• Alan Grayson (D-FL)This is the gold standard for Members of Congress willing to put their own careers on the line to protect working families. Don't look for House caucus leaders like Debbie Wasserman Schultz, Joe Crowley, Steny Hoyer or Steve Israel on a list like this. They have very different considerations than just what's best for the millions of working families at the backbone of American prosperity. It's especially important because Boehner is being pressured from the right for more and deeper cuts and because Obama is looking for a way to keep the amount of cuts but to redistribute them more to his own liking. The fatal flaw-- and it is proving very fatal throughout Europe-- is that the government should be working on growth and stimulating job creation, not obsessing over already shrinking budget deficits in the middle of a severe economic crisis for working people. Chuck Todd didn't go as far as saying Obama and Boehner are collaborating on this, just that they have a truce that will lead to the Grand Bargain everyone in the Village-- like Todd, of course-- is praying for.
• Mark Takano (D-CA)
• Corrine Brown (D-FL)
• Matt Cartwright (D-PA)
• Kathy Castor (D-FL)
• John Conyers (D-MI)
• Danny Davis (D-IL)
• Peter DeFazio (D-OR)
• Keith Ellison (D-MN)
• Gene Green (D-TX)
• Raul Grijalva (D-AZ)
• Luis Gutierrez (D-IL)
• Alcee Hastings (D-FL)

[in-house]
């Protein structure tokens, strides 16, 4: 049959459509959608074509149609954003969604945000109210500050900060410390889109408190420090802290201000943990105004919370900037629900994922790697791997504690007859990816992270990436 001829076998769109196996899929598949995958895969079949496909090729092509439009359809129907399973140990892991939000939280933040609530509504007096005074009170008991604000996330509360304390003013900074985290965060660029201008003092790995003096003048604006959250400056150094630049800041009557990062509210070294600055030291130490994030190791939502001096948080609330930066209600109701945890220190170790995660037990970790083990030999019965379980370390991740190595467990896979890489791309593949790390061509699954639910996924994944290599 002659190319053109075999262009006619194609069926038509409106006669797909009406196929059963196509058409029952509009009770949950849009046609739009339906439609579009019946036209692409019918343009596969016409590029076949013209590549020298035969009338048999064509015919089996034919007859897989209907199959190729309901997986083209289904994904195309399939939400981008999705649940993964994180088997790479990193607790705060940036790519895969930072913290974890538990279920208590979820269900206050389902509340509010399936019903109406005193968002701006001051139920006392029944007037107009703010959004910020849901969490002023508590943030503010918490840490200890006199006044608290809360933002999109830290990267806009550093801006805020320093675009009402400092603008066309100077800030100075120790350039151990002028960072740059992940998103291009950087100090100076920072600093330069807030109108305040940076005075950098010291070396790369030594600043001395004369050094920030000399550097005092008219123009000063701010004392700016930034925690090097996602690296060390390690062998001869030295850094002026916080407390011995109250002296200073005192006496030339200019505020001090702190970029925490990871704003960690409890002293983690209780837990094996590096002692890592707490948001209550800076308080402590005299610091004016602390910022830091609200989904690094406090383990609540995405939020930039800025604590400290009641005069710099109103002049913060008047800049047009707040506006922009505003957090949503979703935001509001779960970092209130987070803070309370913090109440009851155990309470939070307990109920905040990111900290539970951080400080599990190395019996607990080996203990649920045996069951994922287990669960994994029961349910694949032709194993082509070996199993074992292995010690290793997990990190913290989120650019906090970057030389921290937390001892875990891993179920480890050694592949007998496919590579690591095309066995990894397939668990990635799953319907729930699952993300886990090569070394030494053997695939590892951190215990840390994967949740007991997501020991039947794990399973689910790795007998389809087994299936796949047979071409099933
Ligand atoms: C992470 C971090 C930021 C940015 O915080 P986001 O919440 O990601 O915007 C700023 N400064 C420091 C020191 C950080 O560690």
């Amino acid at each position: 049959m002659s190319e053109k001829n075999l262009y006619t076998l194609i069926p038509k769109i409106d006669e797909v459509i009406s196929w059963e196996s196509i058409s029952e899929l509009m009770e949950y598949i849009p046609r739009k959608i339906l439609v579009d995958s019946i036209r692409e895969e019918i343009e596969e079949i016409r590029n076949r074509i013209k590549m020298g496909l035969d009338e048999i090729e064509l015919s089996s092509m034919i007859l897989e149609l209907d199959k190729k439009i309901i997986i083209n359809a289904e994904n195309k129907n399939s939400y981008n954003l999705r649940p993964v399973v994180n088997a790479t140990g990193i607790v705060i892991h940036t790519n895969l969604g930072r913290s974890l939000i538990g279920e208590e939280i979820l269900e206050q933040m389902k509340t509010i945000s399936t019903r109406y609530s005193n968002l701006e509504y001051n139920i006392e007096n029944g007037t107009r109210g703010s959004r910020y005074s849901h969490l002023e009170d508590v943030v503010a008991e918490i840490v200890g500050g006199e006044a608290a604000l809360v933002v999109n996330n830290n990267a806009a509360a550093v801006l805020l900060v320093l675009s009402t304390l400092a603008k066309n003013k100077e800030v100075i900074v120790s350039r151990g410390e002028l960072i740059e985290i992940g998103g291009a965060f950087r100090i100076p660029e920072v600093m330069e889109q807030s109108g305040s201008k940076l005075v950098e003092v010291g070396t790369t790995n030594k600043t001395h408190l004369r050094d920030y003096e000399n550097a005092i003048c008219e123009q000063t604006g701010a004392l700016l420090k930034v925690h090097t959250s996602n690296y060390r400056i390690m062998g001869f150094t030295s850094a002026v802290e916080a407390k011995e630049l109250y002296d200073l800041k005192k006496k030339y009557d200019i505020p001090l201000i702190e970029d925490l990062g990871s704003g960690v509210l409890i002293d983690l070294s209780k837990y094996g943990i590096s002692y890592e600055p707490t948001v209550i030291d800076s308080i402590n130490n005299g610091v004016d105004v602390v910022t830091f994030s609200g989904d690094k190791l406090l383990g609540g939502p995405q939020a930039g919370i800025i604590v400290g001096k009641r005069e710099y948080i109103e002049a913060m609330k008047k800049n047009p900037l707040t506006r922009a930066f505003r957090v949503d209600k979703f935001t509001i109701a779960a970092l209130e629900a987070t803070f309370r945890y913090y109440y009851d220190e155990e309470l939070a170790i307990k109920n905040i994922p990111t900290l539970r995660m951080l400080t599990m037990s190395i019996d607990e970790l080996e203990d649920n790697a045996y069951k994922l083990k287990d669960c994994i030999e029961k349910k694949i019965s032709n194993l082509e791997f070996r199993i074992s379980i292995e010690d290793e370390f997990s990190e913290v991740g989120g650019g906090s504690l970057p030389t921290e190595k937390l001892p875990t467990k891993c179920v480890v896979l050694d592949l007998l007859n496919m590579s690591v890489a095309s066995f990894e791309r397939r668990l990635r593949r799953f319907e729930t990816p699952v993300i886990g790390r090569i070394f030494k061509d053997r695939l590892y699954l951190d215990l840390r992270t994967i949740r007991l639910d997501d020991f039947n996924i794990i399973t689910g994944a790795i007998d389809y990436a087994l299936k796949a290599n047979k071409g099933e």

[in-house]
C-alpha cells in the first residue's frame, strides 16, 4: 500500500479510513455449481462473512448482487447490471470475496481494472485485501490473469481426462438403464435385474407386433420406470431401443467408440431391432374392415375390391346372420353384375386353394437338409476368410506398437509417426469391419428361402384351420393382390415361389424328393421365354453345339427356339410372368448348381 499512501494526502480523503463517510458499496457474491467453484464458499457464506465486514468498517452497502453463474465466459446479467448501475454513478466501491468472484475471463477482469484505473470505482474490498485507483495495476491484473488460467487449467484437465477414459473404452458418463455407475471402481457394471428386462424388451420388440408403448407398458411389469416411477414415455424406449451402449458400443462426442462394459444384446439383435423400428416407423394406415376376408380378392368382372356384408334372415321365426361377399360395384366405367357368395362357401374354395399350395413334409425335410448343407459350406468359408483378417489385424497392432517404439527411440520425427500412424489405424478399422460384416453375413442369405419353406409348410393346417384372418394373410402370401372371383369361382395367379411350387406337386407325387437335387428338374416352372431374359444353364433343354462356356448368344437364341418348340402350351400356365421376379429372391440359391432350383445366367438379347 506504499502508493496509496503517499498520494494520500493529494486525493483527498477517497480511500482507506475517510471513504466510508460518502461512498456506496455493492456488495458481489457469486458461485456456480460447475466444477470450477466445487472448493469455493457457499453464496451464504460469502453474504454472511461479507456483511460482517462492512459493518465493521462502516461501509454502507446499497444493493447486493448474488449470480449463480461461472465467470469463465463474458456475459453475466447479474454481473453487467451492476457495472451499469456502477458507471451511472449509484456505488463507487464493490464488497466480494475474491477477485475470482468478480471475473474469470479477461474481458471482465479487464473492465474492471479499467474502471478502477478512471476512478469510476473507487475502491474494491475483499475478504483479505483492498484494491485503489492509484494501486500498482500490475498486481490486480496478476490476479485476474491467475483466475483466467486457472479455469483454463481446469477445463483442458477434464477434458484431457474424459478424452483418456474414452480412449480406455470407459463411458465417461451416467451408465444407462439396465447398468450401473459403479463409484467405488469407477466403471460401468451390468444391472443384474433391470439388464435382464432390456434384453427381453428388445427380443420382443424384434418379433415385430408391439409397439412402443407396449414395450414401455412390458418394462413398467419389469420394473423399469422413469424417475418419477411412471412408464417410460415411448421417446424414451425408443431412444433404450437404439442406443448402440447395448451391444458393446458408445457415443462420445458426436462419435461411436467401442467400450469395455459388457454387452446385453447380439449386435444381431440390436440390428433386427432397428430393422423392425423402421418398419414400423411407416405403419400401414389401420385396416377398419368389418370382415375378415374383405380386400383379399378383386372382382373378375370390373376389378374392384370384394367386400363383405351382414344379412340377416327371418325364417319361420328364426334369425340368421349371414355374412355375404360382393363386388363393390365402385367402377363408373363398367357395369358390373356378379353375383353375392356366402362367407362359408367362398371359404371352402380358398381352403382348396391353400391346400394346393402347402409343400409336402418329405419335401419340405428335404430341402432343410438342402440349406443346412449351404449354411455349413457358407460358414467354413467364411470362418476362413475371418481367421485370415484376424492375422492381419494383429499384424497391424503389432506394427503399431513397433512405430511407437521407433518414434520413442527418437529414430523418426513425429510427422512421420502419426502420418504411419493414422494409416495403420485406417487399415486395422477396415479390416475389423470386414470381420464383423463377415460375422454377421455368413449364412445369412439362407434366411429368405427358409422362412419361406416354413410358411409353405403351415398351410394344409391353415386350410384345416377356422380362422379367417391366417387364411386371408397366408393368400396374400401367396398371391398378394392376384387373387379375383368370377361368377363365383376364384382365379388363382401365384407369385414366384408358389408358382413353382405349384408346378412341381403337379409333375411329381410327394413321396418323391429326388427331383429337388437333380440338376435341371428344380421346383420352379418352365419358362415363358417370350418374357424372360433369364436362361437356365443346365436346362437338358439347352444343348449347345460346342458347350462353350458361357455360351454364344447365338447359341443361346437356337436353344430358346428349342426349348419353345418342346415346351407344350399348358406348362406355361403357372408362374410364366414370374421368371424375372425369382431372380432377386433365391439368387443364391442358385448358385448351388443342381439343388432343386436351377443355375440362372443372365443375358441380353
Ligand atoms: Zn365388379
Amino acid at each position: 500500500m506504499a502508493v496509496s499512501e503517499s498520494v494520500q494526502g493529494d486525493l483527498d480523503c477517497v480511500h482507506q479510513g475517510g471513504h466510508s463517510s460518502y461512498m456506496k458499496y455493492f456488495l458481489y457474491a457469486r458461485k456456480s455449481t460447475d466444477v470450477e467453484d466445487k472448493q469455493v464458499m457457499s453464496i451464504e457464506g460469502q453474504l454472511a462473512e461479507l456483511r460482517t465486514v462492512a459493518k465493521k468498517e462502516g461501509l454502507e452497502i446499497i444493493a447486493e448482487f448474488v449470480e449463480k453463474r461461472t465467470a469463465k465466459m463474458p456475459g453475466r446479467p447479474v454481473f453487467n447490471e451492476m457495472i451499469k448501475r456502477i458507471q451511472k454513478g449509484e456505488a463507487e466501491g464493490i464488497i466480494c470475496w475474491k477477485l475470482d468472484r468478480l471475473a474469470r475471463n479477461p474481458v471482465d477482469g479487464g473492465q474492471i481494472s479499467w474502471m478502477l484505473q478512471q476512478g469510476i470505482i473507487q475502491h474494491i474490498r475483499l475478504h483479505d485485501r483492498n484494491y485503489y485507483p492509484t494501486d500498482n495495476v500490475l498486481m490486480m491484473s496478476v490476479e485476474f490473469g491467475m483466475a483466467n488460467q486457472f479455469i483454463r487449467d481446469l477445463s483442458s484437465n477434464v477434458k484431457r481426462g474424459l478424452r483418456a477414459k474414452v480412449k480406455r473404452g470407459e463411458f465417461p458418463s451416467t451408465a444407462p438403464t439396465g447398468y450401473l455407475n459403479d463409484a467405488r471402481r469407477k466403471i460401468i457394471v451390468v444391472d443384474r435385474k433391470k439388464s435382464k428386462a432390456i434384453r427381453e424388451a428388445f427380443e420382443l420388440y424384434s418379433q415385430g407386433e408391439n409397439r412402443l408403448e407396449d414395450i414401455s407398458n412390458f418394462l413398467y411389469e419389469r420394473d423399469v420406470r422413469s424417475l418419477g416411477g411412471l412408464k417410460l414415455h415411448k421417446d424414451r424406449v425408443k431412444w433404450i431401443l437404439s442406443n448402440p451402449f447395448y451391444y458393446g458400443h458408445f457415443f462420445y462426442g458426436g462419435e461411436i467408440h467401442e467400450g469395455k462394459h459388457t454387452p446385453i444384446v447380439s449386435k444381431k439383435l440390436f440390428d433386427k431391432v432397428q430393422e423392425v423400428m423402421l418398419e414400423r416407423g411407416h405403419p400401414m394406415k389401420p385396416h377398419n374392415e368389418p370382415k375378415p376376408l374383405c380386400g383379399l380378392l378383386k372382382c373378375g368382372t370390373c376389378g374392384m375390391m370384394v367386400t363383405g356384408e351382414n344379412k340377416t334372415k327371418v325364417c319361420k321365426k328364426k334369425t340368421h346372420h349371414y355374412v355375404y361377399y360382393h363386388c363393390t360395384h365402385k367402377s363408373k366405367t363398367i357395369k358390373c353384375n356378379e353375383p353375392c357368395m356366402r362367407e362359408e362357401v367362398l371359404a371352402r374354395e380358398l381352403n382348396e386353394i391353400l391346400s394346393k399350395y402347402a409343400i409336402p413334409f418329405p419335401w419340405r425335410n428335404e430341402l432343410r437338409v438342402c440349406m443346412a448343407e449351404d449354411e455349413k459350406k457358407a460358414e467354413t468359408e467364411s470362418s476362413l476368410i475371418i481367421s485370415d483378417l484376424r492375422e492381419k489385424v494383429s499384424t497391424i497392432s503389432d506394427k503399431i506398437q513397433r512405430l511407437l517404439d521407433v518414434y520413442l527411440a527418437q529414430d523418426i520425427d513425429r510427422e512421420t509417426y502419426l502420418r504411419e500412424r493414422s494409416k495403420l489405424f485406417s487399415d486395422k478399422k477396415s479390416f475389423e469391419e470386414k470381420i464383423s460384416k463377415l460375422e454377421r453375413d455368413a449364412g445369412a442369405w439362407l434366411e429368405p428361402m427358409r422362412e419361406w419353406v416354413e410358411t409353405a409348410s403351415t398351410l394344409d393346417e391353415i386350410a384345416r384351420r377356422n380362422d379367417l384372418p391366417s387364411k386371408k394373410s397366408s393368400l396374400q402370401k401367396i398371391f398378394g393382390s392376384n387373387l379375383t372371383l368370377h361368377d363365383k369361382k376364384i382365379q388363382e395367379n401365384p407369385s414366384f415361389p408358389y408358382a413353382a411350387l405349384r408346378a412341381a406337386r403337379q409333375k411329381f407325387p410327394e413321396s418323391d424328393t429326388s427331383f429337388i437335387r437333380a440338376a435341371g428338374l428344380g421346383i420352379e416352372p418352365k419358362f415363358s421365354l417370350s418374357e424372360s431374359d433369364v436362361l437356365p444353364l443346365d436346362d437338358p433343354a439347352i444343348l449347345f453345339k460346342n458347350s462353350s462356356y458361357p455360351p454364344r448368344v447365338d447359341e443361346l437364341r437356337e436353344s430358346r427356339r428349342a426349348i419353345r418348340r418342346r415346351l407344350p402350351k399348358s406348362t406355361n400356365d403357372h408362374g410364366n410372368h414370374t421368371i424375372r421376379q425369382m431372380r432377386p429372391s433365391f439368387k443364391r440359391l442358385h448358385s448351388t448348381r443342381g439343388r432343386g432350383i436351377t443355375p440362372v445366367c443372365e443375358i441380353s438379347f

• Marcy Kaptur (D-OH)
• Barbara Lee (D-CA)
• Ed Markey (D-MA)
• Jim McGovern (D-MA)
• Jerry Nadler (D-NY)
• Grace Napolitano (D-CA)
• Rick Nolan (D-MN)
• Jose Serrano (D-NY)
• Nydia Velázquez (D-NY)
• Maxine Waters (D-CA)
And if everyone gets a break and if the sequester cuts do have impact in the next few months, count us as ones who are a bit optimistic that a Grand Bargain on the budget could be reached in September. Yes, we know that a Grand Bargain has been harder to find than the Loch Ness Monster. But here’s how it could happen: After some breathing room, after both parties let their budget processes play out, and after evidence that the U.S. economy has been negatively impacted by the sequester, both sides could determine that a Grand Bargain is in their interest-- Republicans decide they really, really want entitlement reforms and are willing to put up some additional revenue; Democrats decide they really, really want additional revenue and are willing to put up additional entitlement reform. And in September, the president and Democrats will have this response when Boehner and Republicans say, “The president got his tax increases.” They’ll be able to say, “The Republicans got their spending cuts.”And that's where a strategy like the one from the Grayson-Takano letter comes into play. It exempts cuts to the threadbare programs that most directly impact the people in the most need, the ones with the least clout inside the Beltway. To have a stalwart progressive, like Ed Markey (D-MA), who's in a tough primary battle with ConservaDem Stephen Lynch, sign the Grayson-Takano letter is a real mark of political courage. In fact, Blue America is starting a page to encourage people to show their gratitude to Grayson, Takano and to fearless progressives like Markey. Lynch, of course, has refused to sign the letter. The new ActBlue page is right here. Please visit it.
UPDATE FROM GRAYSON:
I like how succinctly he can explain it. "With the Norquist pledge, the Republicans have lined up on the side of millionaires, billionaires and multinational corporations. With our No Cuts pledge, we are lined up on the side of seniors, sick people, and poor people. We are comforting the afflicted, and they are comforting the comfortable.